Irish rural interiors in art

Published in Book Reviews, Issue 2 (Mar/Apr 2007), Reviews, Volume 15

Irish rural interiors in art
Claudia Kinmonth
(Yale University Press, e58.80)
ISBN 9780300107326

Traditionally, most mainline historians have made little use of visual sources when analysing Ireland’s past. This began to change in the early 1990s. A number of publications, such as Raymond Gillespie and Brian Kennedy’s Ireland, art into history (Dublin, 1994), appeared that used visual images to illuminate Irish historical issues. Claudia Kinmonth’s Irish country furniture (1993) was part of this trend. Finding her research into furniture hampered by the fact that only a limited number of chairs, tables, cradles and beds had survived into the late twentieth century, she turned to the neglected area of Irish genre painting to fill in the gaps in her understanding of how individual pieces of furniture were sited and used in households. This aroused her interest and she began to seek out similar paintings to see what they could show about the daily life of ordinary people. Searching through the storerooms of galleries and the back numbers of newspapers and periodicals, she turned up over 300 images which form the basis of this large, lavishly illustrated and consistently fascinating book.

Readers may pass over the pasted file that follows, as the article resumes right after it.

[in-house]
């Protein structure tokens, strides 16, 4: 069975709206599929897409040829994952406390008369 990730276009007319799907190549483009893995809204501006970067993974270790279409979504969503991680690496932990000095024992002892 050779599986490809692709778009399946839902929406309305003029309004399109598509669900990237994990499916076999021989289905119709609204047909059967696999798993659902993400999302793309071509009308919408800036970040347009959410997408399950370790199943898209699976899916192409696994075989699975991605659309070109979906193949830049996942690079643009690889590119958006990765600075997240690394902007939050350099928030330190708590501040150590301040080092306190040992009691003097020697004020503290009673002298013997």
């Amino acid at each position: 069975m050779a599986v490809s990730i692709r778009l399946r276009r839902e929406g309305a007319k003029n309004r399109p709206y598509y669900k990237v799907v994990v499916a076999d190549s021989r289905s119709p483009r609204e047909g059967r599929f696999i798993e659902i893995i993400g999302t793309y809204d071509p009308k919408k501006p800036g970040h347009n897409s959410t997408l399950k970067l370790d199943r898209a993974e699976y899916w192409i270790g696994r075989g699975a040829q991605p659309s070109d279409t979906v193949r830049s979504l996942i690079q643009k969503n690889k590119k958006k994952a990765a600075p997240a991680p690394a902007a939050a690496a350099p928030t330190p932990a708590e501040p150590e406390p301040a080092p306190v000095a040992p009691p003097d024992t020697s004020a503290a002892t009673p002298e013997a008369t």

Although called Irish rural interiors, it covers a much wider range of subjects than that. As might be expected, furniture gets a good deal of attention, but there are also chapters on ‘Women and work’, ‘Weddings and wakes’, ‘Holy days and holidays’, ‘Pubs and shops’ and ‘Health and education’. Almost every page contains images, most of them in colour. Some pictures occupy a full page, so that the detail they show can be fully enjoyed by the least historically minded reader.
The range of images Kinmonth draws on is huge, coming from illustrated magazines, book illustrations and private sketchbooks as well as publicly exhibited watercolours and formal oil paintings. These images form the core of the book, but the stories they tell are supplemented by a similarly wide range of written sources, many of them travellers’ tales but including gallery catalogues, reports from government officials, private diaries, memoirs, biographies, magazine articles and newspaper reports. These sources enabled the author to identify most of the artists whose work she uses. Many were foreigners, especially English, who were drawn to paint in Ireland, mostly in the west, by the qualities of light and landscape but who were driven indoors by the weather and stayed to paint what they saw there. One such group were the London-based artists Francis W. Topham, Alfred Downing Fripp and Francis Goodhall, who visited the west of Ireland in 1844. According to Goodhall’s Reminiscences, they based themselves in Galway and visited the Claddagh, where they paid local people to pose for them. A rumour went around that they were up to no good. A mob gathered, but two local priests rescued them. One, Fr John Rooney, was interested in art, and Goodhall gave him paint and brushes and wrote to him with advice. Father Rooney later exhibited five times at the Royal Hibernian Academy, though only one of these pictures has yet been identified.